The Borealis Alliance is a leading Alliance of Air Navigation Service Providers (ANSPs) that enables its Members to drive better performance for stakeholders through business collaboration. The Alliance includes the ANSPs of Denmark, Estonia, Finland, Iceland, Ireland, Latvia, Norway, Sweden and the UK. The Borealis Alliance is currently working on a major programme to deliver free route airspace across the whole of Northern Europe by 2020. Richard Deakin, NATS CEO, is the current Chair of the Borealis Alliance Board.
Since the 1940s, the Irish and UK air traffic control service providers have worked effectively together. This was further strengthened in July 2008 when the UK and Ireland launched the first operational Functional Airspace Block, often referred to in the industry as FAB, under the European Commission's Single European Sky initiative.
NATS is a full member of CANSO. It is a shareholder in European Satellite Services Provider (ESSP), a company set up to operate EGNOS.
NATS is well known for the air traffic services it provides in the UK but also works internationally providing air traffic and consultancy services in over 30 countries, working with many different organisations in Europe and beyond, including Singapore, the USA and Qatar.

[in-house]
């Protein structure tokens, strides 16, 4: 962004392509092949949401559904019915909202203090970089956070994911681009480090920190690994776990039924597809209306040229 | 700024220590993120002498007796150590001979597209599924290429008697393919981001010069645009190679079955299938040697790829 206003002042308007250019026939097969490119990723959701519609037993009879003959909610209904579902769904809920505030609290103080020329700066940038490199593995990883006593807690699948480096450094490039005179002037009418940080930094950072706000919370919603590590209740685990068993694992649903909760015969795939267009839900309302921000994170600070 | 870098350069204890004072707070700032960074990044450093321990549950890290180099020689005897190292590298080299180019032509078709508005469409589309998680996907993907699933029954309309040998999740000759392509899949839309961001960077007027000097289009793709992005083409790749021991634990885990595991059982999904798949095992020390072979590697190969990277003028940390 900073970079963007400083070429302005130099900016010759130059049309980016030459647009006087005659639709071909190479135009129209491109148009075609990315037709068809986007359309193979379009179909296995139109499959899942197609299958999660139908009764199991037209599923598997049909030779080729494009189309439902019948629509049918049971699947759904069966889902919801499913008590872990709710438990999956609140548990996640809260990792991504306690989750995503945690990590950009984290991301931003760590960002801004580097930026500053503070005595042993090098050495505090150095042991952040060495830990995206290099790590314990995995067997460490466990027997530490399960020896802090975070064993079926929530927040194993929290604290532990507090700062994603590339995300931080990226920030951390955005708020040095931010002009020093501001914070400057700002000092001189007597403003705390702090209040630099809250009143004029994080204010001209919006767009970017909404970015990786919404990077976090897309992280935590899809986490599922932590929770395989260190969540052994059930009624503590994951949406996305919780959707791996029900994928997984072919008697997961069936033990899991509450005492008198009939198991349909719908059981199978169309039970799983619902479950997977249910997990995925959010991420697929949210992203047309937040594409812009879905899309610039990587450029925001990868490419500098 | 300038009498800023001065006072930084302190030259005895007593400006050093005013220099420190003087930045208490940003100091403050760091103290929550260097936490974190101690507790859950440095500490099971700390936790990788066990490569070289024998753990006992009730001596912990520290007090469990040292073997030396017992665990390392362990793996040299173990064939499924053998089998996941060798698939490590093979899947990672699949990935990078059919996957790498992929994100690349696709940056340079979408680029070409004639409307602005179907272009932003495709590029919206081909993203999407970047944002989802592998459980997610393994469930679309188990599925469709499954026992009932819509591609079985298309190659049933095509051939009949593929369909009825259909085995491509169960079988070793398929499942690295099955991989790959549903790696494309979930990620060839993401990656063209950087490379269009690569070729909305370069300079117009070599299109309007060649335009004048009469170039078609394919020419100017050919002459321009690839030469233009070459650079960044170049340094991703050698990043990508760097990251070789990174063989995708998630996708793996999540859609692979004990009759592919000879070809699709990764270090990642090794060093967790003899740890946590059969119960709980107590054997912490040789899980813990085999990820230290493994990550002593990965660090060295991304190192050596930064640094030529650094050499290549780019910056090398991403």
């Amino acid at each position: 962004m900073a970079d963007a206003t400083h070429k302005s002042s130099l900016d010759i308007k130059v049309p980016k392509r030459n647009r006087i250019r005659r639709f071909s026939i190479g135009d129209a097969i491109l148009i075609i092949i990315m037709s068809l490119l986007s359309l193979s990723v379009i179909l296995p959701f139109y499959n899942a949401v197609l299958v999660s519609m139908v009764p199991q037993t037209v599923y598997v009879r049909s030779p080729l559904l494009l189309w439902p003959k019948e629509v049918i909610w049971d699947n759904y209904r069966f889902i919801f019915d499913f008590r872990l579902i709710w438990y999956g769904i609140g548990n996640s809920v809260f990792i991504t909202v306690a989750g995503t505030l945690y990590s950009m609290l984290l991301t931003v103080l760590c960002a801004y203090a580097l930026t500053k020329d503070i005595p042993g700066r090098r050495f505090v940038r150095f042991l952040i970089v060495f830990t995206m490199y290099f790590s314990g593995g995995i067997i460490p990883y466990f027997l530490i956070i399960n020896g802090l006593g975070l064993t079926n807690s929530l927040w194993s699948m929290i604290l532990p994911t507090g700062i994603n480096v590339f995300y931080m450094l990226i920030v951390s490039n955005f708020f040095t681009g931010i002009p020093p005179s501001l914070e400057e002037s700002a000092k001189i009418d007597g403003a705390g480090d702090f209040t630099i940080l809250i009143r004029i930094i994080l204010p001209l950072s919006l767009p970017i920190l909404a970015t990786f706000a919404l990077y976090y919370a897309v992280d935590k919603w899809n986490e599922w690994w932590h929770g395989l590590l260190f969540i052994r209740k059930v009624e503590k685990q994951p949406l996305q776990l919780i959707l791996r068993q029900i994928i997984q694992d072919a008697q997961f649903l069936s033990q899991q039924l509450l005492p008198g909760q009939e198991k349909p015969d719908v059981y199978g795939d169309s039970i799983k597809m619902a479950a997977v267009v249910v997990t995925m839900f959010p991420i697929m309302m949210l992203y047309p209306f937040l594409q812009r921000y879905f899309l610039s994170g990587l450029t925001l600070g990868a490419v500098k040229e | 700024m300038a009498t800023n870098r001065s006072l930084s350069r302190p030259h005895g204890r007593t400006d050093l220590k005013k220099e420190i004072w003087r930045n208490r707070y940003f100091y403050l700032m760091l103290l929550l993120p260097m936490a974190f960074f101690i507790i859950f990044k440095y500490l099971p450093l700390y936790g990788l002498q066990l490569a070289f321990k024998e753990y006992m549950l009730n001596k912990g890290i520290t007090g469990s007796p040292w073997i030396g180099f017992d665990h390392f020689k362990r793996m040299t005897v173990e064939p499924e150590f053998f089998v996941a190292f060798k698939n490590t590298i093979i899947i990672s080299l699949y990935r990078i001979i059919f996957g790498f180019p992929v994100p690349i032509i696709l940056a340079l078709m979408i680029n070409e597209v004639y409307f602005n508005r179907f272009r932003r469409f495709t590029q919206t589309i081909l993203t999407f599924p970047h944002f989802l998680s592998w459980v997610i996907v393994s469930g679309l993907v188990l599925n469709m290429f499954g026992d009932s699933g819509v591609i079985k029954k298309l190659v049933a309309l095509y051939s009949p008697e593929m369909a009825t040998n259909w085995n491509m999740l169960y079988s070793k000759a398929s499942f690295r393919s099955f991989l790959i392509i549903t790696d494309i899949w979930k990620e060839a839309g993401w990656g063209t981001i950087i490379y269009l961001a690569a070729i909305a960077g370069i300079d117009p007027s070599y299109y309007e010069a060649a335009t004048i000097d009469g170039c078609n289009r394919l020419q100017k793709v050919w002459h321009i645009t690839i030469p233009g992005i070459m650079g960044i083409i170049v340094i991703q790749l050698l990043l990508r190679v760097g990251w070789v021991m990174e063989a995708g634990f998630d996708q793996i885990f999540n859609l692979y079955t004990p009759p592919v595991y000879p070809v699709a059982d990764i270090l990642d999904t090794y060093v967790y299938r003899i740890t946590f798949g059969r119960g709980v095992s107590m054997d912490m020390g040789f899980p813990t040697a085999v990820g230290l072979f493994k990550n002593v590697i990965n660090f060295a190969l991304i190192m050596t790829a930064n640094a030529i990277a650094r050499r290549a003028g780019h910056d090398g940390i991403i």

From the 15th to the 20th of April 2010, under internationally agreed guidelines that require a zero tolerance approach to ash, NATS placed a series of restrictions on aircraft operating in UK controlled airspace owing to the potential dangers caused by a volcanic ash cloud from the eruption of Icelandic volcano Eyjafjallajökull, in co-operation with the Met Office, CAA and UK Government.
On 12 December 2014, from 15:30 until 16:30, traffic flow throughout the London airspace was restricted due to a computer system failure at NATS. At 15:30 an announcement was made by Eurocontrol that "There has been a failure of the flight data computer server at London ACC [area control centre]." At 16:30 the airspace was reopened, however it remained restricted with some landing flights being turned away. NATS reported that the failure was due to a single faulty line of software source code.